Facebook Conquers Mobile: Here’s the Downside
If you run an Internet-based company of any sort these days, you’d better make sure people use your site on their smartphones and tablets, not just their PCs. Everyone knows that PC business is dying, and the growth is in mobile. But there’s a catch: if you do this well, the market may punish you for that success.
This Catch 22 was illustrated well when Oppenheimer analyst Jason Helfstein congratulated Facebook (FB) on some stellar mobile numbers in a report earlier this month. Facebook, it appears, has been doing a bang-up job of getting onto smartphones and tablets, where it now racks up more hours than through PCs. Helfstein was impressed. Then he cut his target share price for Facebook, see here in a stock chart, by a dollar to $32.
Internet radio business Pandora Media (P) saw analysts lower their earnings forecasts for the company last month after it reported an unexpectedly strong 111% gain in total mobile ad revenues. Other news helped propel the share price higher anyway, but the bigger portion of sales from mobile is seen as a drag on profits in the immediate future.
The problem with success on mobile devices is that mobile ads are still a lot cheaper than ads sold for people staring at fixed screens in their homes and offices. At Pandora, for example, mobile ad rates are about half the price of others. So profit margins shrink as the percentage of mobile advertising rises. It’s an issue for Internet companies big and small. At Google (GOOG), for example, advertisers pay lower cost-per-click rates when viewers search via smartphones and tablets. And Google use on those devices is rising rapidly. It’s hardly the only reason for Google’s narrowing profit margins – and Google doesn’t break out mobile stats in a helpful way – but this trend surely hasn’t helped.
So how’s an investor to view this conundrum? Long-term, there’s no doubt that success in mobile business will be crucial for revenue growth at companies that depend on Internet ads. A study published Wednesday by the Interactive Advertising Bureau and PricewaterhouseCoopers showed that Internet advertising spending rose 15% last year, but that spending on mobile ads more than doubled. The report predicted that mobile ad spending would grow 77% in 2013.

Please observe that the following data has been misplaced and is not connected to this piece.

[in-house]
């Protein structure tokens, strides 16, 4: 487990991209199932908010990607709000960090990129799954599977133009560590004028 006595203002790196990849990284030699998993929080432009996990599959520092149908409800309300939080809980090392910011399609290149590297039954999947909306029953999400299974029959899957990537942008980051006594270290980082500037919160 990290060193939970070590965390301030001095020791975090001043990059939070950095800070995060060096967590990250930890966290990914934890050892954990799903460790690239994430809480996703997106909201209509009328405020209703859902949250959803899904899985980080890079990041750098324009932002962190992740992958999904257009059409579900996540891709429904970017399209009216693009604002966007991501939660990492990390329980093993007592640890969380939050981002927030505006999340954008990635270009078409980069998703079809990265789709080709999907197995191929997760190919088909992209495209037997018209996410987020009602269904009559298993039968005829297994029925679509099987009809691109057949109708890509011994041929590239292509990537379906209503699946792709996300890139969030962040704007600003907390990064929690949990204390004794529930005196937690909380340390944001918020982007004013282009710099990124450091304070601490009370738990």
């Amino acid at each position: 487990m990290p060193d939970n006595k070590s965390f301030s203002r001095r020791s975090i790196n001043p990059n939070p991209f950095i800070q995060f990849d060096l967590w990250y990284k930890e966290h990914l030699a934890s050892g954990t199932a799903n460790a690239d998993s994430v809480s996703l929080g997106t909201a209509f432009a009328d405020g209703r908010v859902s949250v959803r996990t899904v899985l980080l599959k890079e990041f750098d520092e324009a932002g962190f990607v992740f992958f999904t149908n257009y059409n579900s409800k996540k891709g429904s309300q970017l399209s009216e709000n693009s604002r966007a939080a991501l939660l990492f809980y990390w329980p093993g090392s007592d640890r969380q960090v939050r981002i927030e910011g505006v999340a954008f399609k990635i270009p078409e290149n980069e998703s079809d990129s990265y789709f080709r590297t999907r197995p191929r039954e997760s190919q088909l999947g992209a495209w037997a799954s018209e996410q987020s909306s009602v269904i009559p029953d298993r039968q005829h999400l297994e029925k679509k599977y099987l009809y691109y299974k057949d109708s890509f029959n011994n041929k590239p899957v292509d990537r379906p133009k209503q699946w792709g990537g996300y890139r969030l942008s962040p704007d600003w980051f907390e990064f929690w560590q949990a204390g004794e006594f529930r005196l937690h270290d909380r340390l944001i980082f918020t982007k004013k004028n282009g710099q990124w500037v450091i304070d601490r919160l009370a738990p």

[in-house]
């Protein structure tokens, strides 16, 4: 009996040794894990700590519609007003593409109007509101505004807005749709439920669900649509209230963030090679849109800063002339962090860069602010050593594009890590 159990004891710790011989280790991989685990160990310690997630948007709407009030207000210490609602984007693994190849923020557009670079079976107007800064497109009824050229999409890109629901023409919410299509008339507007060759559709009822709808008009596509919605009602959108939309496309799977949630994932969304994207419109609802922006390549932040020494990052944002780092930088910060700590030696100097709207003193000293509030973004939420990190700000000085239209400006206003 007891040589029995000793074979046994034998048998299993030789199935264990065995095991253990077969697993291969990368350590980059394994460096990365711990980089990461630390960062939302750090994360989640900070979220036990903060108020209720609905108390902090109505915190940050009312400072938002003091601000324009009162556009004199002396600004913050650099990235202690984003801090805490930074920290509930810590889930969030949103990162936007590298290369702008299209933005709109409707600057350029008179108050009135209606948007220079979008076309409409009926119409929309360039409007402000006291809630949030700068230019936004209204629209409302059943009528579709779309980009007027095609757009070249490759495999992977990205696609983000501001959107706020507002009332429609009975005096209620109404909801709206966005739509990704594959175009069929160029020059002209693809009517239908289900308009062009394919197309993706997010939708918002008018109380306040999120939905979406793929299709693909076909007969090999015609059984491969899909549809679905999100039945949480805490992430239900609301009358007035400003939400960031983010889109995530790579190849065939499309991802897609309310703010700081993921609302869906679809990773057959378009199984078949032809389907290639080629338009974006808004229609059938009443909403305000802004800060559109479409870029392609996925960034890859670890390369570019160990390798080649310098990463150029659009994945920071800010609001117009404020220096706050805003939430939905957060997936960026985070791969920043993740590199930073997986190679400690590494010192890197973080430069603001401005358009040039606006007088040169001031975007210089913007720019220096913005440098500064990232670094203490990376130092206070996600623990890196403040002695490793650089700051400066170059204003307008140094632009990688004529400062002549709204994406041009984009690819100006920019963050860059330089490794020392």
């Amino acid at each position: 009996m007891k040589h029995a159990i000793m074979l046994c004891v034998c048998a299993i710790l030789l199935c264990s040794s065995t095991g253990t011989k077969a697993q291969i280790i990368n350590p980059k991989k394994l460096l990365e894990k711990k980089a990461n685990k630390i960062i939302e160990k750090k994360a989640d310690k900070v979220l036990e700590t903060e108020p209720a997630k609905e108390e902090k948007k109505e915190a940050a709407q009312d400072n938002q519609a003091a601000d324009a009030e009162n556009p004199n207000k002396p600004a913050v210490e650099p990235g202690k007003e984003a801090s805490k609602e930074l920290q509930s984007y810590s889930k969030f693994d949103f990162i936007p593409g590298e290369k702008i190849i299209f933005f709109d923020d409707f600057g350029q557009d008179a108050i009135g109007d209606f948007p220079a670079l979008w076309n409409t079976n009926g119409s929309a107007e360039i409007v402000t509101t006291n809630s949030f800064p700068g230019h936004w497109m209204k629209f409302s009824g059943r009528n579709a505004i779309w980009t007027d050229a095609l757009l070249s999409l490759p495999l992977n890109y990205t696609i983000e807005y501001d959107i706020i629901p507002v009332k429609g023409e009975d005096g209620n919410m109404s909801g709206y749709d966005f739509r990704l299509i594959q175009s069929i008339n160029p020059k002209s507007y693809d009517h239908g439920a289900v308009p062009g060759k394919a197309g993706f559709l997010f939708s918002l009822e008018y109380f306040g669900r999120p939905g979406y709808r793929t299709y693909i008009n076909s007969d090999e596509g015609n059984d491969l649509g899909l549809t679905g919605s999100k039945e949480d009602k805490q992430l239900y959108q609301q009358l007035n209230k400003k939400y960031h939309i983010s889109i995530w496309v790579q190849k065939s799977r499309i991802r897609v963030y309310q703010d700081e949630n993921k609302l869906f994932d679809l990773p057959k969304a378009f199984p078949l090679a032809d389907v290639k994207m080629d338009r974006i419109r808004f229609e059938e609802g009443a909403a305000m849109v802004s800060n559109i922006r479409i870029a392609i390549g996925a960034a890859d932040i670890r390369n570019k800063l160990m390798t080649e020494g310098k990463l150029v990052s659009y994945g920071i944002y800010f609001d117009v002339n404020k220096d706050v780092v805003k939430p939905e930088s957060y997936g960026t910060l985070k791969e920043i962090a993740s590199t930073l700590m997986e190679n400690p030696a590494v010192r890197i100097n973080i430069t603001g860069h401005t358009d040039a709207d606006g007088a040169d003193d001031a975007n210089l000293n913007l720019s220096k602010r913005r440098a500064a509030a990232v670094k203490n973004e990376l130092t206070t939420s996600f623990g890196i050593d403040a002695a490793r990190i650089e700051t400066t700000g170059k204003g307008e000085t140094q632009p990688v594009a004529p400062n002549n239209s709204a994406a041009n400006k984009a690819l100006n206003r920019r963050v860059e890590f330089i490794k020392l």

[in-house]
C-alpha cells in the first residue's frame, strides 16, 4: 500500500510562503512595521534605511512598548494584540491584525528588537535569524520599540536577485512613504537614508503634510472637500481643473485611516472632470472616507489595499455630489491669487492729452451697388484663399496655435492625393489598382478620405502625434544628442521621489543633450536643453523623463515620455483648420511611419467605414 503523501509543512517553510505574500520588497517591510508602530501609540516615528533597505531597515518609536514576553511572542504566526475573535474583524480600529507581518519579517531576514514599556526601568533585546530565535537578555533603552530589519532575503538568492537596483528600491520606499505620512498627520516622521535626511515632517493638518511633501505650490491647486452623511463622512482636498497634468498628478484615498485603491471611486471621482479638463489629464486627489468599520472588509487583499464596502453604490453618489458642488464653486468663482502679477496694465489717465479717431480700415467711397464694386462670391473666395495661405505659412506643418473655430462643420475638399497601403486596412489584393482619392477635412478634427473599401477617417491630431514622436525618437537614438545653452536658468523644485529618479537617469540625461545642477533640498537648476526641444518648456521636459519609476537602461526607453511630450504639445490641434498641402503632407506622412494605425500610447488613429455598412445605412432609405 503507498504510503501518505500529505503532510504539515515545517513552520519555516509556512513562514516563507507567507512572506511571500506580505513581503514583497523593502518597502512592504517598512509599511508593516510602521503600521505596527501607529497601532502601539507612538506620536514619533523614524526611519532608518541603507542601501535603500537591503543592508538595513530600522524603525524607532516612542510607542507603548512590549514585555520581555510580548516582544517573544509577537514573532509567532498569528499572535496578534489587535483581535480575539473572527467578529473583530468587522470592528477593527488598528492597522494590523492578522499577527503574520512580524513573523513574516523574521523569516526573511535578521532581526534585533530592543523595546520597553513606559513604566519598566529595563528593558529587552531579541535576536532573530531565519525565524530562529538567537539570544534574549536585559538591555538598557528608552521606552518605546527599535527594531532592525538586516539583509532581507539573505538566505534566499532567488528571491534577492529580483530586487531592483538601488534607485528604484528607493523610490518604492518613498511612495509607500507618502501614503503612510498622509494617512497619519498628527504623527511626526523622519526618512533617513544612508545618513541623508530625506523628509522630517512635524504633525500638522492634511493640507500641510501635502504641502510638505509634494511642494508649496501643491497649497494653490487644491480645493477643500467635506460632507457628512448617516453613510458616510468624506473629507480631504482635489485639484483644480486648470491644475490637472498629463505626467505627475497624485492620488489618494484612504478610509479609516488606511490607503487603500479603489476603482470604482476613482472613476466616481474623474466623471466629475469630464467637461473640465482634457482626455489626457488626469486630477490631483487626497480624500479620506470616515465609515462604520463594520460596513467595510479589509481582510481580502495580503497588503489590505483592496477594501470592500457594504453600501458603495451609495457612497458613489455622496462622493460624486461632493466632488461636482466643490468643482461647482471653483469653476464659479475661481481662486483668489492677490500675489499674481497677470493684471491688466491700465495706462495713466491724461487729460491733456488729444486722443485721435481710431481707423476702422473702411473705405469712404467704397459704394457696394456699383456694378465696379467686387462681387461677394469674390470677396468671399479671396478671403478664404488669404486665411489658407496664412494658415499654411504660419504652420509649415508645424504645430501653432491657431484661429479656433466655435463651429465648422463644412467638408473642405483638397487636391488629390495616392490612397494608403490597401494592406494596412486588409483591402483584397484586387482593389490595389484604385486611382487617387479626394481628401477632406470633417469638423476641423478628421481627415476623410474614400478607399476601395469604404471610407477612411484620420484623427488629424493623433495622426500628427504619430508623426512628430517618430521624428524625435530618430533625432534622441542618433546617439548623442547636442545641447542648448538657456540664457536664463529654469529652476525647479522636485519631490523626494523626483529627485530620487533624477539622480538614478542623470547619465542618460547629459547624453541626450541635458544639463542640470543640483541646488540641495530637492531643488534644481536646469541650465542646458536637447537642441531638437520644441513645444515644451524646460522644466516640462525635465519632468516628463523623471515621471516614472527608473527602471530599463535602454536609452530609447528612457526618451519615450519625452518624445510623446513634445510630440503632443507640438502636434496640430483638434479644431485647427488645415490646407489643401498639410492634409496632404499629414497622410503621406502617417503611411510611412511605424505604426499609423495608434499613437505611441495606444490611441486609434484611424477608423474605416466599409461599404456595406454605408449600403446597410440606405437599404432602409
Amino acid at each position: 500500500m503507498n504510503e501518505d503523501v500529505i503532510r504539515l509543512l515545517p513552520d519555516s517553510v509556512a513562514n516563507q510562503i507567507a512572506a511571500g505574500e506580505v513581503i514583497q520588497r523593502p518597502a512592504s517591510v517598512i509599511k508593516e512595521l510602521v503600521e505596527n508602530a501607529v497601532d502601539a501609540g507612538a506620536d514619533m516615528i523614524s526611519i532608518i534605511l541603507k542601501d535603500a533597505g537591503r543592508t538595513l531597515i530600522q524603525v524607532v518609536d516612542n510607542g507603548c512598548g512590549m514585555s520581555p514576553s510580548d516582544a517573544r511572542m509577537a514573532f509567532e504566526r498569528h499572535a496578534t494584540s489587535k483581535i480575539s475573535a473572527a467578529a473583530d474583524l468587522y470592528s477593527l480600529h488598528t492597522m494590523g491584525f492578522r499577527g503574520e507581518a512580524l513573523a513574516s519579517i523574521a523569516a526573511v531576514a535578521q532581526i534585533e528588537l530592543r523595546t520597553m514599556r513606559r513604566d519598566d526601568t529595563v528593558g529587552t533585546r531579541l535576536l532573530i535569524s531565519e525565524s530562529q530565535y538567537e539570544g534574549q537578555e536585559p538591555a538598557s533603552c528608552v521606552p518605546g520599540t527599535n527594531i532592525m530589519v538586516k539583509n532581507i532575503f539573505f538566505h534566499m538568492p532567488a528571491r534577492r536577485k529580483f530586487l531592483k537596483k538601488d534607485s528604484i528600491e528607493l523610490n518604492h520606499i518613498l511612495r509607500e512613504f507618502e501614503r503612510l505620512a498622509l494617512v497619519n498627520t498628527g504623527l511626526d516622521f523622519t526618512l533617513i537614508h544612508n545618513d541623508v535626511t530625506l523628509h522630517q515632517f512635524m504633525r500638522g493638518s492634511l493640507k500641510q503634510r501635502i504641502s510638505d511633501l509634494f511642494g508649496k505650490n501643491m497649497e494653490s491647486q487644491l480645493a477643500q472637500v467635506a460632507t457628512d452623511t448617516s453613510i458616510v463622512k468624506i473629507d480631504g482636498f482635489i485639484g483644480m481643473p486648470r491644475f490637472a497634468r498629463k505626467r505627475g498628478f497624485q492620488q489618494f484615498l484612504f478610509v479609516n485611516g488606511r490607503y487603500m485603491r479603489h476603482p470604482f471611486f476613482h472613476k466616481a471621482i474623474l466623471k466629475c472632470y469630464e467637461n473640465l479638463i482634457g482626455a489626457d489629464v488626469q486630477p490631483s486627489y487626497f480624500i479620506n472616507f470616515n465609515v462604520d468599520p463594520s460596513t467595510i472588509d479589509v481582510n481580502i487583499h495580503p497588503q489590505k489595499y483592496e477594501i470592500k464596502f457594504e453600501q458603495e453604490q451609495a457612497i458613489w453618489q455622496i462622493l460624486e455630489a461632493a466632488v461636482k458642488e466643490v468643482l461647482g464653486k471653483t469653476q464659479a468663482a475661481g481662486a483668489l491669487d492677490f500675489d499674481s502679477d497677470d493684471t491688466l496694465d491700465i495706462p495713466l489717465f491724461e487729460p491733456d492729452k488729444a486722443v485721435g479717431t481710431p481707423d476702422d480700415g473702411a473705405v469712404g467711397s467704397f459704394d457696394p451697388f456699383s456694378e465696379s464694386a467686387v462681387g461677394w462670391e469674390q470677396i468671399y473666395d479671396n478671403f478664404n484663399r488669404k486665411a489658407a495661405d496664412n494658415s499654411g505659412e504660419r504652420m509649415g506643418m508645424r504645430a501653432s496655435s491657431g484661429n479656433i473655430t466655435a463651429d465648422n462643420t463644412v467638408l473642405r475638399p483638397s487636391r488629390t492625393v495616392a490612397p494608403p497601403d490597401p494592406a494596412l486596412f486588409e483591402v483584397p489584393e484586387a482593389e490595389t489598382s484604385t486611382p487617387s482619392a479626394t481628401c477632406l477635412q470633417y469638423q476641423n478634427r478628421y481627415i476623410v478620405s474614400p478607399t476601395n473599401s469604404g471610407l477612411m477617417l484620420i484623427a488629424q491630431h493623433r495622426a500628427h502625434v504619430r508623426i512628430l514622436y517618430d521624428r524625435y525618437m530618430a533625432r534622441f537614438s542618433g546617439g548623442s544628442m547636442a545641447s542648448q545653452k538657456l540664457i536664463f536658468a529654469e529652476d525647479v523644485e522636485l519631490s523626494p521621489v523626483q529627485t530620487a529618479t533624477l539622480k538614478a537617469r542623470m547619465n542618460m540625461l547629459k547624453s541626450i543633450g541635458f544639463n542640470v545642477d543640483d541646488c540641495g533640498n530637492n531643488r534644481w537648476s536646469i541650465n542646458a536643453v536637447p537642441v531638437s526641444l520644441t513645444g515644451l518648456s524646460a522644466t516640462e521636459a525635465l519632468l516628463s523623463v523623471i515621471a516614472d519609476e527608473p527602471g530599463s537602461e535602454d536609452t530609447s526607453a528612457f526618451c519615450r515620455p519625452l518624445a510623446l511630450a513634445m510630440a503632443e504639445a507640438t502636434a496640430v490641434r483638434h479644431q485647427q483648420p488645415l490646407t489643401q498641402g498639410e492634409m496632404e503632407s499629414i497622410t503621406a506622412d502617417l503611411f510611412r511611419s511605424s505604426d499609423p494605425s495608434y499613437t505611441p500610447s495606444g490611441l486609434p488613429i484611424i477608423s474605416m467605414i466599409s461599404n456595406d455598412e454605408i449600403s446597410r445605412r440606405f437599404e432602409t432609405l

So far, the repercussions for investors in companies that have not attracted viewers on mobile devices are far worse than those well in the game, despite the expense. Just ask anyone who bought shares of Baidu (BIDU) early in the mobile revolution. Baidu, the dominant Internet search company in China, has had numerous setbacks in its attempts to carry its desktop popularity over to mobile devices. Its share price is down 40% in the past year largely because of those problems, as seen in a stock chart.
Prices for mobile ads should rise with demand, making the disadvantages of selling them go away. Google CEO Larry Page told investors that he wasn’t sure they would ever sell for the same amount on mobile devices as on PCs. He also said he wasn’t sure which might be more expensive in the end. But he, along with most everyone else in this business, sees these discrepancies as short-term problems.
By the way, that Oppenheimer analyst who cut his price target for Facebook? He also reiterated his rating on the shares: outperform.
Dee Gill, a senior contributing editor at YCharts, is a former foreign correspondent for AP-Dow Jones News in London, where she covered the U.K. equities market and economic indicators. She has written for The New York Times, The Wall Street Journal, The Economist and Time magazine. She can be reached at email@example.com.